LONDON (Reuters) - Britain’s beleaguered national inquiry into child sex abuse, one of its largest and most expensive ever undertaken, has denied it is in crisis after its most senior lawyer became the latest figure to quit.
The multi-million pound inquiry, expected to take some five years to complete, was launched by the government in July 2014 following a series of scandals dating back to the 1970s and allegations of abuse involving celebrities and politicians.
Since then it has suffered numerous setbacks and three figures appointed to lead the investigations have stepped down, the latest being New Zealand High Court Judge Lowell Goddard who resigned in August.
She was replaced by social care expert Alexis Jay who oversaw a 2014 investigation into wrongdoing in the northern English town of Rotherham which revealed some 1,400 children, some as young as 11, had been abused.
In the latest blow, Ben Emmerson, the most senior lawyer appointed to help the inquiry, resigned late on Thursday shortly after he had been suspended because of concerns about “aspects” of his leadership. He quit just hours after another of the inquiry’s senior legal team announced she too had resigned.
“It has become clear to me that I am not the person to take this review forward on your behalf,” Emmerson said in his resignation letter.
The inquiry, set up by Prime Minister Theresa May in her former role as Home Secretary (interior minister), is to examine abuse at institutions including churches, schools and council bodies across the country and will also consider whether allegations were covered up by police or politicians.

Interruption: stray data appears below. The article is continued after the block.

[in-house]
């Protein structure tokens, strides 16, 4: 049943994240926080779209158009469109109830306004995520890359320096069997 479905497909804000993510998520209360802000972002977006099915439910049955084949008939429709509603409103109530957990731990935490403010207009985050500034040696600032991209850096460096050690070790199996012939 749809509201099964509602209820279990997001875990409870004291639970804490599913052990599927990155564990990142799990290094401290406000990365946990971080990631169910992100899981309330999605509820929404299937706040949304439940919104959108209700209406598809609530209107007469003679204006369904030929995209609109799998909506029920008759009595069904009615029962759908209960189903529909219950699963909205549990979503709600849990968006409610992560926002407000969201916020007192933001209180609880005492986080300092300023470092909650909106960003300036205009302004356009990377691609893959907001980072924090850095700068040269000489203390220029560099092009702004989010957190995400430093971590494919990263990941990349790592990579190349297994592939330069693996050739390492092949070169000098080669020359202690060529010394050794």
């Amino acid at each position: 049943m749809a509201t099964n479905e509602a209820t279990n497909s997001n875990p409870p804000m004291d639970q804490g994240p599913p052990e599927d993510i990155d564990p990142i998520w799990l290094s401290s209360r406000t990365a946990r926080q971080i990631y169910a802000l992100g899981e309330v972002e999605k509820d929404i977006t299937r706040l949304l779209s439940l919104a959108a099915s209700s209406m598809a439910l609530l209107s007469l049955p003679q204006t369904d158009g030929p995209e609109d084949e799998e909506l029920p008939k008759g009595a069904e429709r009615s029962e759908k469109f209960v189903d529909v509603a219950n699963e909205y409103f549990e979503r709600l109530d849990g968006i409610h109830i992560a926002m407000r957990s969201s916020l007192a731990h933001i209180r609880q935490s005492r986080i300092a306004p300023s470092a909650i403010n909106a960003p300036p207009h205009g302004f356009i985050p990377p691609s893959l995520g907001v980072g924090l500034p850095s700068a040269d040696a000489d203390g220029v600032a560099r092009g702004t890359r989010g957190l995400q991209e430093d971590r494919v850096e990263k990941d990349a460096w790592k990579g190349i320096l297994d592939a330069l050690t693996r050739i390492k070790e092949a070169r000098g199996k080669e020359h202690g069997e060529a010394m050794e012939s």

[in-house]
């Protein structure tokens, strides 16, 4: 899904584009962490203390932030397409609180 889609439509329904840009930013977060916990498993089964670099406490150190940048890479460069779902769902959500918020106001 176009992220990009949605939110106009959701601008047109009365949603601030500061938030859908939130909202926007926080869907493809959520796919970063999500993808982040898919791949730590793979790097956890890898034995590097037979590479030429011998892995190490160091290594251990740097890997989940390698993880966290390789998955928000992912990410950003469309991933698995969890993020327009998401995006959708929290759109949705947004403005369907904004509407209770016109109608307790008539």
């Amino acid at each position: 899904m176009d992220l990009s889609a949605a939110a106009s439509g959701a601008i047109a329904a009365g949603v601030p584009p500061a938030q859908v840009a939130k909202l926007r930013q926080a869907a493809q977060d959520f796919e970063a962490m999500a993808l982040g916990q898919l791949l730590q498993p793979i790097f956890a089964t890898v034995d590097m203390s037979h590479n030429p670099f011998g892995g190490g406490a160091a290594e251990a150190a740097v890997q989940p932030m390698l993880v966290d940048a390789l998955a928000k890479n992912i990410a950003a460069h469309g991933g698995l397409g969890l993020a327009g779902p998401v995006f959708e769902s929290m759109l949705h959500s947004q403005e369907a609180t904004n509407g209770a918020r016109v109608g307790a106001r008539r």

Critics say its scope is too wide, making it impossible to work effectively, while victims, many of whom have waited decades to tell their story, fear the establishment will again cover up the crimes they suffered.
“Honestly this is truly a sad day for victims and survivors of abuse, when we lose one of the world’s leading civil rights lawyers,” Ian McFadyen, who was abused at school, wrote on Twitter.
May said the inquiry had to go ahead.
“We need to investigate, we need to learn the lessons from the past. If we don’t do that we can’t guarantee that we’re going to be able to stop such abuse from happening in the future,” she told BBC TV. “This is a really important inquiry.”
The inquiry itself said its work would continue.
“It has been said that the inquiry is in crisis,” a statement on its website said. “This is simply not the case, and the Chair and Panel are united in their determination to see this important work through to a conclusion.”
Editing by Stephen Addison